Ben WoodsEurope Editor
Ben is a technology journalist with a specialism in mobile devices and a geeky love of mobile spectrum issues. Ben used to be a professional Ben is a technology journalist with a specialism in mobile devices and a geeky love of mobile spectrum issues. Ben used to be a professional online poker player. You can contact him via Twitter or on Google+.
The number of smartwatches on the market is higher than ever before, but how many of those smartwatches are actually worth buying is a very different question.
With the earliest incarnations, you got weird features like a spy camera on the wrist strap and chunky exposed screws, all atop a bespoke and not-all-that-good operating system.
Then came Android Wear and some circular devices, suggesting to the potential smartwatch-buying public that perhaps technology doesn’t have to come at the expense of fashion.
Then came the Apple Watch, which quickly became the most popular smartwatch on the market – no doubt helped along by the wide variety of different finishes and straps on offer. But then Apple’s a totally different platform, ultimately, if that’s the ecosystem you splash around in, you’d probably be better off with an Apple Watch.
For everyone else, it’s a more disparate picture – there are second-gen wearables from companies like Motorola and Samsung, and completely independent smaller manufacturers making slightly more activity-oriented devices.
Amid this fractured scene, Huawei decided the Android Wear market needed a contender that prides itself on fashion – and it’s not wrong, the first generation Moto 360 wasn’t the most graceful of devices. A flat tire, in fact, is what it came to be known as.
Over the last couple of years, I’ve been lucky enough to test a few different watches, including the Original Gear, Moto 360, the Tizen-based Gear S2 Classic and a few others. The Huawei Watch actually arrived at about the same time as the Gear S2 Classic, and as such has had to vie for wrist-time. The Huawei model I looked at was also the ‘Classic’ but there’s an ‘Active’ and ‘Elite’ edition too.
Huawei is clearly pitching its Watch on aesthetic appeal. If you were in any doubt as to this, Huawei removes that with an embroidered line in the lid of the box – itself a more traditional looking jewellery/watch box-type arrangement than any other wearable I’ve seen.
The version I looked at had a leather strap, rather than a rubber or metal band, as has been found on other devices. This undoubtedly helps it to feel like more of a normal watch than a futuristic smartwatch but posed its own issues.
“The Huawei Watch is the smart timepiece choice for anyone living in the modern world,” is another of the company’s lines. You’re not just getting any old smartwatch, people, you’re making a definitive choice about a contemporary timepiece.
There’s a whole range of different straps (leather, stainless steel link strap or stainless steel mesh strap) and a “multitude” of color options to keep things interesting.
The face uses a 1.4-inch (400 x 400 pixels) piece of circular sapphire glass – the sort you’d find on a regular watch – and you can (of course) customize the watch face via the Android Wear OS.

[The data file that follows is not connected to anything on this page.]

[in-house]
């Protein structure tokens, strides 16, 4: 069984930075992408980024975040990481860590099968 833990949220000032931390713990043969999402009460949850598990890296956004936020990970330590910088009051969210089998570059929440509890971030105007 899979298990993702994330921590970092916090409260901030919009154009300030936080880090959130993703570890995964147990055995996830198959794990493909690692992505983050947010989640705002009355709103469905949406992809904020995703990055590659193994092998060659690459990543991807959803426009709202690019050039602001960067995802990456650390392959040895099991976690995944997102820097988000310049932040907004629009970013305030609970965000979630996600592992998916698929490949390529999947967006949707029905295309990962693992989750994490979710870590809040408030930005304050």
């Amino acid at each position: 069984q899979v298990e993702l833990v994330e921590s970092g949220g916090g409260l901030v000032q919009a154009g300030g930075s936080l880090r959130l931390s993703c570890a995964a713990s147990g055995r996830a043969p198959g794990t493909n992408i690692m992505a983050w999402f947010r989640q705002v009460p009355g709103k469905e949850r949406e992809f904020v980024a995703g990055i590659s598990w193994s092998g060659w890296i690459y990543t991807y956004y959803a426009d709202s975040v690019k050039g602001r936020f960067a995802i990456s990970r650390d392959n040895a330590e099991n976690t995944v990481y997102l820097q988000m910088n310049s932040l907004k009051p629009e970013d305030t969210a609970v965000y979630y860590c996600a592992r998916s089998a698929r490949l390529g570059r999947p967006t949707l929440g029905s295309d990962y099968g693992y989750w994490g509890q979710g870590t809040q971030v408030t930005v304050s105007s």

The metal watch unit itself is a polished cold-forged stainless steel affair that measures 42mm in diameter and 11.3mm in depth.
What’s your problem?
The Watch comes with a few different customizable options, but all use the same slightly-too-thick 11.3mm deep watch unit.
The result of this is that it’s a bit too chunky for many people to wear – I wouldn’t in the long term, and certainly think that many women would also be put off by the heft.
Pair this with the fact that the user experience of all Android Wear watches are virtually the same, and all the Huawei Watch is left to trade on is its price and its looks – and with a starting price of $349 (£299), it doesn’t quite reach the expectation bar that it sets for itself.
It might seem like a strange complaint, but I also found the leather-strapped version to be disconcertingly light. I like a premium, expensive product to convey that sense of quality through its design, and while Huawei’s has a go at this, it isn’t altogether successful. Admittedly, a more expensive version with a metal mesh or strap band would add to the weight and fix that a little, but then you’d have to spend even more money.
It’s ‘nouveau riche’ when what it wants to be is ‘old money,’ and as a result it fails to deliver that feeling of class.
Comparing it with something like the Samsung Gear S2 Classic only highlights this further for me – the Samsung brought back classic watch design but added truly useful functionality by allowing you to control it with the rotating bezel.
There’s nothing wrong with the Huawei Watch – from my limited use of it, it performs as well as any other Android Wear device (and its display is particularly nice), but what it’s trying to be is a fashion statement, and on those terms it misses the bar for me.
It’s still one of the nicest design options available running Android Wear, but the ‘Classic’ and ‘Active’ versions being among the best of a limited choice doesn’t speak that well of them, or the market as a whole.
The only version I’d consider wearing in the long term is the ‘Elite’ model, which has a far nicer looking bezel, but it’s not one I’d ever consider spending the money on.
Get the TNW newsletter
Get the most important tech news in your inbox each week.